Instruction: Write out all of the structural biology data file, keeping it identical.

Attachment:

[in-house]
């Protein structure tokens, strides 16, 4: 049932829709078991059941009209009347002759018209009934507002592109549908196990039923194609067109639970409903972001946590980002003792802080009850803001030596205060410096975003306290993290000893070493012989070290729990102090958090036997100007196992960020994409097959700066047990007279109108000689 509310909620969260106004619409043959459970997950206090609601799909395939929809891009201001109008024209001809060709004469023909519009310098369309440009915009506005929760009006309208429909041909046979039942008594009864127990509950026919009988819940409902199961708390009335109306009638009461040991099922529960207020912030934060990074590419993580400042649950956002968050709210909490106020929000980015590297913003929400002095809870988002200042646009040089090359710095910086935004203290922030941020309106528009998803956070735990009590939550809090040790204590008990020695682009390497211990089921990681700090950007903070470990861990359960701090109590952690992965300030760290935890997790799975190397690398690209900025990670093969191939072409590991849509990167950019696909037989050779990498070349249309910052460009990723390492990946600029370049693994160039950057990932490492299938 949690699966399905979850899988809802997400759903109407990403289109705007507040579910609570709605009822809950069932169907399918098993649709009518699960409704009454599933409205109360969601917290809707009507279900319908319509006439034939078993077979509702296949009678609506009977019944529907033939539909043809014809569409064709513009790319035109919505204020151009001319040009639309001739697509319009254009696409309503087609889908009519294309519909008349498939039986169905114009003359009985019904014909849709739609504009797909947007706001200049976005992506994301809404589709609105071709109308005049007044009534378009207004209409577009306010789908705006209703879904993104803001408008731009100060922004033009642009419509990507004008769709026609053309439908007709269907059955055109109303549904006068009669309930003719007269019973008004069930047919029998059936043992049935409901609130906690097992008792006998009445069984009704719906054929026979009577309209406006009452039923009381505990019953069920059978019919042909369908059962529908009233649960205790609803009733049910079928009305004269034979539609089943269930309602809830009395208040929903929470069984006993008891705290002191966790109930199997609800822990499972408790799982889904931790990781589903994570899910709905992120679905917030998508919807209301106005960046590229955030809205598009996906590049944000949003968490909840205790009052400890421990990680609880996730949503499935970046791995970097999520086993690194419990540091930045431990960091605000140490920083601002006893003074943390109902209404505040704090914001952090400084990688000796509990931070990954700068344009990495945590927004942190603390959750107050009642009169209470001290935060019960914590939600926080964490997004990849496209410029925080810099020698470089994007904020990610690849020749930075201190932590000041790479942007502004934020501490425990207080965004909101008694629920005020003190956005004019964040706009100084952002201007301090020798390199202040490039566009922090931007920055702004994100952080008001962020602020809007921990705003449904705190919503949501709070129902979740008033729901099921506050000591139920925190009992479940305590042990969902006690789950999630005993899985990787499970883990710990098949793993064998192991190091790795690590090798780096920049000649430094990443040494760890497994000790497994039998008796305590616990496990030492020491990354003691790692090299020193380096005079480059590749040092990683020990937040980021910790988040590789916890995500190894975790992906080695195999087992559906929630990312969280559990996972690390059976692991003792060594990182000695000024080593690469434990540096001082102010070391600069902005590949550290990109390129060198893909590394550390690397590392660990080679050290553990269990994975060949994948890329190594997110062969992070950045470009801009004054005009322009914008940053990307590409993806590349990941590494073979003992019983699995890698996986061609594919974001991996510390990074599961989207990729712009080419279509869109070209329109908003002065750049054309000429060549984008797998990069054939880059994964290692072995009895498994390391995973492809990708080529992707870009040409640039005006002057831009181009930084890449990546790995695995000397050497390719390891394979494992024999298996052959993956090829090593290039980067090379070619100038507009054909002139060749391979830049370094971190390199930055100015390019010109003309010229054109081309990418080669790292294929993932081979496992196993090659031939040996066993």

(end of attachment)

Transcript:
[in-house]
């Protein structure tokens, strides 16, 4: 049932829709078991059941009209009347002759018209009934507002592109549908196990039923194609067109639970409903972001946590980002003792802080009850803001030596205060410096975003306290993290000893070493012989070290729990102090958090036997100007196992960020994409097959700066047990007279109108000689 509310909620969260106004619409043959459970997950206090609601799909395939929809891009201001109008024209001809060709004469023909519009310098369309440009915009506005929760009006309208429909041909046979039942008594009864127990509950026919009988819940409902199961708390009335109306009638009461040991099922529960207020912030934060990074590419993580400042649950956002968050709210909490106020929000980015590297913003929400002095809870988002200042646009040089090359710095910086935004203290922030941020309106528009998803956070735990009590939550809090040790204590008990020695682009390497211990089921990681700090950007903070470990861990359960701090109590952690992965300030760290935890997790799975190397690398690209900025990670093969191939072409590991849509990167950019696909037989050779990498070349249309910052460009990723390492990946600029370049693994160039950057990932490492299938 949690699966399905979850899988809802997400759903109407990403289109705007507040579910609570709605009822809950069932169907399918098993649709009518699960409704009454599933409205109360969601917290809707009507279900319908319509006439034939078993077979509702296949009678609506009977019944529907033939539909043809014809569409064709513009790319035109919505204020151009001319040009639309001739697509319009254009696409309503087609889908009519294309519909008349498939039986169905114009003359009985019904014909849709739609504009797909947007706001200049976005992506994301809404589709609105071709109308005049007044009534378009207004209409577009306010789908705006209703879904993104803001408008731009100060922004033009642009419509990507004008769709026609053309439908007709269907059955055109109303549904006068009669309930003719007269019973008004069930047919029998059936043992049935409901609130906690097992008792006998009445069984009704719906054929026979009577309209406006009452039923009381505990019953069920059978019919042909369908059962529908009233649960205790609803009733049910079928009305004269034979539609089943269930309602809830009395208040929903929470069984006993008891705290002191966790109930199997609800822990499972408790799982889904931790990781589903994570899910709905992120679905917030998508919807209301106005960046590229955030809205598009996906590049944000949003968490909840205790009052400890421990990680609880996730949503499935970046791995970097999520086993690194419990540091930045431990960091605000140490920083601002006893003074943390109902209404505040704090914001952090400084990688000796509990931070990954700068344009990495945590927004942190603390959750107050009642009169209470001290935060019960914590939600926080964490997004990849496209410029925080810099020698470089994007904020990610690849020749930075201190932590000041790479942007502004934020501490425990207080965004909101008694629920005020003190956005004019964040706009100084952002201007301090020798390199202040490039566009922090931007920055702004994100952080008001962020602020809007921990705003449904705190919503949501709070129902979740008033729901099921506050000591139920925190009992479940305590042990969902006690789950999630005993899985990787499970883990710990098949793993064998192991190091790795690590090798780096920049000649430094990443040494760890497994000790497994039998008796305590616990496990030492020491990354003691790692090299020193380096005079480059590749040092990683020990937040980021910790988040590789916890995500190894975790992906080695195999087992559906929630990312969280559990996972690390059976692991003792060594990182000695000024080593690469434990540096001082102010070391600069902005590949550290990109390129060198893909590394550390690397590392660990080679050290553990269990994975060949994948890329190594997110062969992070950045470009801009004054005009322009914008940053990307590409993806590349990941590494073979003992019983699995890698996986061609594919974001991996510390990074599961989207990729712009080419279509869109070209329109908003002065750049054309000429060549984008797998990069054939880059994964290692072995009895498994390391995973492809990708080529992707870009040409640039005006002057831009181009930084890449990546790995695995000397050497390719390891394979494992024999298996052959993956090829090593290039980067090379070619100038507009054909002139060749391979830049370094971190390199930055100015390019010109003309010229054109081309990418080669790292294929993932081979496992196993090659031939040996066993």